Eventually, something will happen that wasnt meant to, something will go wrong, without even thinking about it, without skipping a beat you'll just continue on, integrate the issue into your performance, and it will turn out better than it would have had everything gone correctly. In the right circumstance you can turn the mistake into a new effect and it will become absolutely more impossible.

    I hope you and magic have a great relationship!
     
  7. Can't tell you how many times this has actually happened in a performance where something that wasn't meant to really be part of the routine happens and rather than completely ruining the trick, I improvised and the trick ends up being 10x better because of the extra stuff. I think it's those moments where we actually stop the magic technique and genuinely interact with our audience that really makes the magic.
     
  8. Which is why you should start with that as the goal in the first place.
     
  9. While I am ALL about someone being unique when it comes to performing, I think it should be known that not everyone who does magic is a good performer. Some have the 'gift of gab' while others well, need help in a lot of ways.

    If you consider yourself more introverted, you might want to consider looking for free improv classes around where you live. Generally these free classes are taught at local colleges. Improv is a GREAT way to help break down any social anxiety walls you may have, be it WITH or WITHOUT magic props. Not only will it help you come out of your shell, it will also give you the tools to be able to adapt to almost any given situation.

    Hope all the advice that has been shared from everyone will help you out!
     
  10. I'm also new to performing--and I work with a lot of prop and card magic.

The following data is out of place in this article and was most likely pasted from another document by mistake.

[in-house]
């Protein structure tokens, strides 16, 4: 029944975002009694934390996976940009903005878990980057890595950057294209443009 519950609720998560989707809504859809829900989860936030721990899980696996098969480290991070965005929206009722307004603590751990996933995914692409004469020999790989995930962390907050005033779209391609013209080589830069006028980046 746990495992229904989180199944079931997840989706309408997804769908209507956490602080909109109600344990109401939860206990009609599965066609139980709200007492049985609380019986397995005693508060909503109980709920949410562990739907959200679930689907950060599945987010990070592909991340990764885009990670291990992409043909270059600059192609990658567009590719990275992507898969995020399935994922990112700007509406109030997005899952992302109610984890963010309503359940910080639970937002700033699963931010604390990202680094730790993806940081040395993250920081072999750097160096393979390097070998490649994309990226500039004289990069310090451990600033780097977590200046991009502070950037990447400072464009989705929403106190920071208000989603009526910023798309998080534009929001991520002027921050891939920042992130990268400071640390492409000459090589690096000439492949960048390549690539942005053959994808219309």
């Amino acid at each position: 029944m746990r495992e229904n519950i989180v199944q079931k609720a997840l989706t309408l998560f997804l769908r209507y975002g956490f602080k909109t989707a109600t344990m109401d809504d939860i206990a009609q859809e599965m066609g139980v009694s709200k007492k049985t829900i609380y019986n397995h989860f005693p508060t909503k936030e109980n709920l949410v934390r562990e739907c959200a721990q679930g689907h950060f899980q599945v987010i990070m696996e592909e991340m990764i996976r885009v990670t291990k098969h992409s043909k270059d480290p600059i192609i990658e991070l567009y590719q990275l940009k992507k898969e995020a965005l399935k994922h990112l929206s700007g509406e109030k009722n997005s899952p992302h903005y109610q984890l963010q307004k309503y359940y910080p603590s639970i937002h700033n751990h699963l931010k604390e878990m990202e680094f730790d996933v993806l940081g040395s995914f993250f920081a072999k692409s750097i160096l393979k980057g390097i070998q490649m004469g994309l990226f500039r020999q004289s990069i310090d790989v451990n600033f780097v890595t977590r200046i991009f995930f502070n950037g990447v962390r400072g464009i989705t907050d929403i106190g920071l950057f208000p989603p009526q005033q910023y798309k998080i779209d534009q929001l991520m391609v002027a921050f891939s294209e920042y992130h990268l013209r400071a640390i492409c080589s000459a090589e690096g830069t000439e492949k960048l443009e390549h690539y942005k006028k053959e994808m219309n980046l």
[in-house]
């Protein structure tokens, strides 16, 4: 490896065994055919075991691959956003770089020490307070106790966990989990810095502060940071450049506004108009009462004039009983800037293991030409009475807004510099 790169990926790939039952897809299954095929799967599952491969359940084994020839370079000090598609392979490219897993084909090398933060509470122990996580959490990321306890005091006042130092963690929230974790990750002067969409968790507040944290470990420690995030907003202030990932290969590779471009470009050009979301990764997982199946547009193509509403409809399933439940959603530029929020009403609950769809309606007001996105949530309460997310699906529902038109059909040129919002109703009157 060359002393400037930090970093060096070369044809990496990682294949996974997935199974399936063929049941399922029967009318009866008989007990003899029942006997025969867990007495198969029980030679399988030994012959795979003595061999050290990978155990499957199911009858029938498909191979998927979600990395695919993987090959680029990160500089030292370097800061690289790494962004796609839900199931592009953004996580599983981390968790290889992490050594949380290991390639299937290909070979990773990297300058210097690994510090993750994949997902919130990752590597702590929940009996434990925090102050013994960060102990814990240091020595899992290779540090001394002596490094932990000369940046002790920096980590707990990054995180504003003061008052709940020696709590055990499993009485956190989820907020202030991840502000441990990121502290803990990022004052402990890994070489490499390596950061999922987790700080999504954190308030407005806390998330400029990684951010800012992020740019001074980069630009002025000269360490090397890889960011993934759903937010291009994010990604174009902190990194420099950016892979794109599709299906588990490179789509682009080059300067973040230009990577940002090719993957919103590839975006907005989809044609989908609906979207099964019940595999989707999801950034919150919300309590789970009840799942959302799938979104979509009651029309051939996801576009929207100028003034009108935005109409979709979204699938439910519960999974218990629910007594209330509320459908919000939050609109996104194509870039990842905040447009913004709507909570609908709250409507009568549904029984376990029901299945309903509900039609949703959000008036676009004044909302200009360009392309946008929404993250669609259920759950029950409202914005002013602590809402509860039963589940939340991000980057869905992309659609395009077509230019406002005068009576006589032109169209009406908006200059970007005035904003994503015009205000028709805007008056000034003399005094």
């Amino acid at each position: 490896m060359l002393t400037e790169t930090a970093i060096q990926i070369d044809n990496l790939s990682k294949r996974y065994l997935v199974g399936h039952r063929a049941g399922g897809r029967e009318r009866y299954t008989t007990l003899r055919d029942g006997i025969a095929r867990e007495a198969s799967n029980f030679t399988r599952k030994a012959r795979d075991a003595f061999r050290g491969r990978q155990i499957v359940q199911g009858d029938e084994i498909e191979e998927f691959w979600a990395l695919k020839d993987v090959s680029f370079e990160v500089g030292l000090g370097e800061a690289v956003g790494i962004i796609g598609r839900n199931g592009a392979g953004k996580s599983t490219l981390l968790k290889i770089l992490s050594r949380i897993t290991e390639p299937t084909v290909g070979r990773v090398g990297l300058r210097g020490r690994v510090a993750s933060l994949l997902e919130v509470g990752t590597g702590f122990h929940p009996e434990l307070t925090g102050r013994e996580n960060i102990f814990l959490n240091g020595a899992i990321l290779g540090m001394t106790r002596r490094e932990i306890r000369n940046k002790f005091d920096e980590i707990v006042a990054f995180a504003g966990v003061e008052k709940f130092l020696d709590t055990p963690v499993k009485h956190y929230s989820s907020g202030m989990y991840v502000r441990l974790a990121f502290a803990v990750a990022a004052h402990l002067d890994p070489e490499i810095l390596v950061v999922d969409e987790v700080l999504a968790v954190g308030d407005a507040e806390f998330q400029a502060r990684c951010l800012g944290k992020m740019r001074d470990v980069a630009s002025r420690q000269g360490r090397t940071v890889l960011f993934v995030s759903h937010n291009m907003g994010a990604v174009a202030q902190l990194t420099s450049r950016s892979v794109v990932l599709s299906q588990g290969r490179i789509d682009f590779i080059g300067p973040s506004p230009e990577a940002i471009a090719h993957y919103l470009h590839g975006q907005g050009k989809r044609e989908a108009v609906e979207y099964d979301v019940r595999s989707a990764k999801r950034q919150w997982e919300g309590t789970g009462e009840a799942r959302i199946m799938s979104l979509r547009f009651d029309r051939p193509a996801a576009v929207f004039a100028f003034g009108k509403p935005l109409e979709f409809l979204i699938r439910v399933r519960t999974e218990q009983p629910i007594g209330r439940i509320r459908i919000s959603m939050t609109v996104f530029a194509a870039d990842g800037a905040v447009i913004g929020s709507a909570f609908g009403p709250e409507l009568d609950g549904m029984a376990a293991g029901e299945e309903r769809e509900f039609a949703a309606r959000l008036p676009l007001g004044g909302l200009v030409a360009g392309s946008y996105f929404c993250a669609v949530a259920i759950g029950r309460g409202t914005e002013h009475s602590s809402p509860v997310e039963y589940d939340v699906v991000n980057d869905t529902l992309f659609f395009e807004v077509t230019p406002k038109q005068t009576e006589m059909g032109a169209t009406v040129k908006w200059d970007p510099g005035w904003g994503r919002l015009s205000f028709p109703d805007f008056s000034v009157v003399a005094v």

Honestly, the first time I try a trick out is with the missus. I take them to her first, not because she's family and the first person who will actually watch my antics, but because she can't enjoy a magic trick.
    Mentally, she can't.
    She's too busy, in her head, 'taking the trick apart' and trying to figure out the mechanics and possible outcomes of how something can be done.

    What I'm getting at here is that, even though she's the first person I perform for, there's still much work to go 'behind the scenes' even before a first performance: patter, mannerisms, actual practice with the trick, misdirection if you need it (probably).

    From what I've experienced; practicing by yourself is going to give you 80% of what you're looking for. Performing will give your the other 20%.
    What's helped me is scripting and figuring possible outcomes of how a trick could be 'botched' and thinking of possible outcomes of how to get out of a bad situation (this helps calm my anxious thoughts of 'OH GOD! What is THIS happens?!').

    But how to know when you're ready before you test it on others? First off, I'd only use a 'test trick' on friends and family first.
    And at that point, I think once you have the practice to where you can do a trick effortlessly and you have scripted the patter and feel confident in it. Then I'd go ahead.

    I hope this helped out in some capacity and didn't turn into a big ramble-fest.
     
  11. My advice would be to practice until you feel completely confident that you have mastered your routine. Try performing in front of a mirror or recorder to see if there are any angle issues that may exist. Finally, you may want to perform in front of a family member or friend that you feel totally comfortable with.
     
  12. All really helpful points, thanks guys. It's strange the nerves I feel for this, my day job is an actor...some say that's like standing in a room naked saying "look at me!".

    Can I ask you all what you do when a trick has gone wrong? Someone sees your gimmick, they figure out your prop...They see you do the sleight etc.

    I'd just like to hear some horror stories to prepare me for the inevitable!
     
  13. More or less - ignore it and move on.

    I've bombed tricks. Hard. Forgot how to do one in the middle of a show (Not enough practice) - Covered it with patter, remembered what I was supposed to do, moved on.

    Had to improvise a 30 minute card set when an audience turned out not to be what I was expecting, forgot how to do one trick - said, "Well, that didn't work. Let's try this."

    Hypnosis failed - switch gears, do pseudo-hypnotic effects, pretend it was real, move on.

    God, so many things - The basic moral of the story is "Move on".